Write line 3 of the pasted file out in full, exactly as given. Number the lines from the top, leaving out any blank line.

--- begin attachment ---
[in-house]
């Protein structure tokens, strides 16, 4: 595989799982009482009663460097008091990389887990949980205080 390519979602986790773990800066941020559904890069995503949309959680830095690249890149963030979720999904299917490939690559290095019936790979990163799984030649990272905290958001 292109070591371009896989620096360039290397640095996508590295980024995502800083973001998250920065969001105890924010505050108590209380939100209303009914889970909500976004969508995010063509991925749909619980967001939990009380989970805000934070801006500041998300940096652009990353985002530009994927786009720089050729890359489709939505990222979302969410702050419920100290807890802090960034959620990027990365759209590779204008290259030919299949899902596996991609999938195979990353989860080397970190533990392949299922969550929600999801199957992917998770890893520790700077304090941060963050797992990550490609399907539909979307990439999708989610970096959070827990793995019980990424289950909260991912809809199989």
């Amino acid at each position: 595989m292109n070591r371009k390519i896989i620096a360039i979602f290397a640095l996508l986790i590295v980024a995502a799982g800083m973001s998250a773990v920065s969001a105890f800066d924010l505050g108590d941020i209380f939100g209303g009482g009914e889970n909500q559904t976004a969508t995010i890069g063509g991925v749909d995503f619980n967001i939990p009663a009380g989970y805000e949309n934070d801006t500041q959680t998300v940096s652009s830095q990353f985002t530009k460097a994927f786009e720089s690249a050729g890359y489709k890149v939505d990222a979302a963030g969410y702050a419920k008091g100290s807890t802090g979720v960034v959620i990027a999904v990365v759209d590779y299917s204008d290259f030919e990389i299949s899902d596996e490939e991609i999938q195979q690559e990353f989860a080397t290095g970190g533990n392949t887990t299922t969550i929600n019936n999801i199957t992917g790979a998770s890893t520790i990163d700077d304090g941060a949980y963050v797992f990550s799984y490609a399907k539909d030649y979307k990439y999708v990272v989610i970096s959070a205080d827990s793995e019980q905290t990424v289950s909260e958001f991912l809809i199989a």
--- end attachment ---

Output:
């Amino acid at each position: 595989m292109n070591r371009k390519i896989i620096a360039i979602f290397a640095l996508l986790i590295v980024a995502a799982g800083m973001s998250a773990v920065s969001a105890f800066d924010l505050g108590d941020i209380f939100g209303g009482g009914e889970n909500q559904t976004a969508t995010i890069g063509g991925v749909d995503f619980n967001i939990p009663a009380g989970y805000e949309n934070d801006t500041q959680t998300v940096s652009s830095q990353f985002t530009k460097a994927f786009e720089s690249a050729g890359y489709k890149v939505d990222a979302a963030g969410y702050a419920k008091g100290s807890t802090g979720v960034v959620i990027a999904v990365v759209d590779y299917s204008d290259f030919e990389i299949s899902d596996e490939e991609i999938q195979q690559e990353f989860a080397t290095g970190g533990n392949t887990t299922t969550i929600n019936n999801i199957t992917g790979a998770s890893t520790i990163d700077d304090g941060a949980y963050v797992f990550s799984y490609a399907k539909d030649y979307k990439y999708v990272v989610i970096s959070a205080d827990s793995e019980q905290t990424v289950s909260e958001f991912l809809i199989a």